Roman Agora

Julius Caesar and Augustus helped finance the Roman Agora. Despite the Ancient Agora which it supplanted; it had a simple business character. The Roman Agora was worked during the winding down long periods of the first century BC when Greece was a piece of the Roman Empire. The new public square highlighted a huge open space encompassed by corridors and segments; shops were inside these fringes. The 12-meter (40-foot) Tower of Wind, only east of the Roman market, highlights reliefs of the eight breezes with a sundial

National Archaeology Museum

Established in the nineteenth century, Athens’ National Archeological Museum is the most prominent archeological historical center in Greece and perhaps the best vestige galleries on the planet. The gallery is housed in a sizeable Neoclassical structure with 8,000 square meters of show space. In plain view are five changeless accumulations with more than 11,000 shows, offering a thorough outline of Greek human progress from ancient times through the old-style time frame to late vestige. Perfect little statues and puppets etched from metals are in plain view in the Metallurgy Collection.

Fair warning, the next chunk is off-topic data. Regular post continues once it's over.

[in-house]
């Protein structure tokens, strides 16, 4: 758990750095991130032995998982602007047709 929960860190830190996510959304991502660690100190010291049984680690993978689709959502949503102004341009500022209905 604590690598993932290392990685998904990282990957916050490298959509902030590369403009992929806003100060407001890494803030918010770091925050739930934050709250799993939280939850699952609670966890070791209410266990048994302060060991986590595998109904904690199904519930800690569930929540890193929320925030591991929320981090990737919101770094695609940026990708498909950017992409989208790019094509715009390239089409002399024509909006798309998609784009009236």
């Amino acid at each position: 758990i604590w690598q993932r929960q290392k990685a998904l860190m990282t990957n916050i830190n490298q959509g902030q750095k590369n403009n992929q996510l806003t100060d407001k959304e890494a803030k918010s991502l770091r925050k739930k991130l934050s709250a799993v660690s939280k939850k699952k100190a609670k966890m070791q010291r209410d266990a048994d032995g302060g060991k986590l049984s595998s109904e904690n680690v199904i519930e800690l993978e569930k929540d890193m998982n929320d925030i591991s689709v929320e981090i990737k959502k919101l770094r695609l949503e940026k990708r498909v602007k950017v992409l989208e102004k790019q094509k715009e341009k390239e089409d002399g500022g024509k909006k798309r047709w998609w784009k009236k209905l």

The Church of Holy Apostles

The Church of the Holy Apostles was the main structure left standing when this whole quarter of Athens was obliterated to uncover the Agora archeological site. Worked in the tenth century, the congregation remains over a nymphaion (holy spring). The outside is outstanding for its ashlar brickwork and its elaborate Kufic (a style of Arabic content) engravings. The inside of the vault is enhanced with unique frescoes delineating Christ Pantocrator (Ruler of All), John the Baptist, and lead celestial hosts and have been safeguarded well.